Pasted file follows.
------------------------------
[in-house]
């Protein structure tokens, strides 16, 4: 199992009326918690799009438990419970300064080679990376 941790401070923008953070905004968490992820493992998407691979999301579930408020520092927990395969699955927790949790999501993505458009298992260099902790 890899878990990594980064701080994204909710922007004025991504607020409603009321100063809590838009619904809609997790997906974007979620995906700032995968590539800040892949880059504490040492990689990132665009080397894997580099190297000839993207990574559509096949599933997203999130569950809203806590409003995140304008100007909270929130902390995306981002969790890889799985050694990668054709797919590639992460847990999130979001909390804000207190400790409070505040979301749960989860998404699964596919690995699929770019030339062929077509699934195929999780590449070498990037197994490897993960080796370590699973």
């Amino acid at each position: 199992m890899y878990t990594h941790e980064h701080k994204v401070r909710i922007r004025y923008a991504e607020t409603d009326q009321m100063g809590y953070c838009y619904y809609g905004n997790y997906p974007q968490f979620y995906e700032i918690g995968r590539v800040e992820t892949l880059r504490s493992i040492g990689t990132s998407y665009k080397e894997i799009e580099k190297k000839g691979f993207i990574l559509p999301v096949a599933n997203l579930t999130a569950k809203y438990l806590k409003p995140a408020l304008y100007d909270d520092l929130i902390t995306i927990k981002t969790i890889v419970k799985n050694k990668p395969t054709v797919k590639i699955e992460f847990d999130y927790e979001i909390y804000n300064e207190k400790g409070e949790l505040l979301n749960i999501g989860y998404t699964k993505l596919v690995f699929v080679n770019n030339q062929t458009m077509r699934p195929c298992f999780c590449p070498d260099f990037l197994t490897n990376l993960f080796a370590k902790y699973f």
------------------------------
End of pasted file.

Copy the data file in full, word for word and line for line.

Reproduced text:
[in-house]
């Protein structure tokens, strides 16, 4: 199992009326918690799009438990419970300064080679990376 941790401070923008953070905004968490992820493992998407691979999301579930408020520092927990395969699955927790949790999501993505458009298992260099902790 890899878990990594980064701080994204909710922007004025991504607020409603009321100063809590838009619904809609997790997906974007979620995906700032995968590539800040892949880059504490040492990689990132665009080397894997580099190297000839993207990574559509096949599933997203999130569950809203806590409003995140304008100007909270929130902390995306981002969790890889799985050694990668054709797919590639992460847990999130979001909390804000207190400790409070505040979301749960989860998404699964596919690995699929770019030339062929077509699934195929999780590449070498990037197994490897993960080796370590699973």
């Amino acid at each position: 199992m890899y878990t990594h941790e980064h701080k994204v401070r909710i922007r004025y923008a991504e607020t409603d009326q009321m100063g809590y953070c838009y619904y809609g905004n997790y997906p974007q968490f979620y995906e700032i918690g995968r590539v800040e992820t892949l880059r504490s493992i040492g990689t990132s998407y665009k080397e894997i799009e580099k190297k000839g691979f993207i990574l559509p999301v096949a599933n997203l579930t999130a569950k809203y438990l806590k409003p995140a408020l304008y100007d909270d520092l929130i902390t995306i927990k981002t969790i890889v419970k799985n050694k990668p395969t054709v797919k590639i699955e992460f847990d999130y927790e979001i909390y804000n300064e207190k400790g409070e949790l505040l979301n749960i999501g989860y998404t699964k993505l596919v690995f699929v080679n770019n030339q062929t458009m077509r699934p195929c298992f999780c590449p070498d260099f990037l197994t490897n990376l993960f080796a370590k902790y699973f």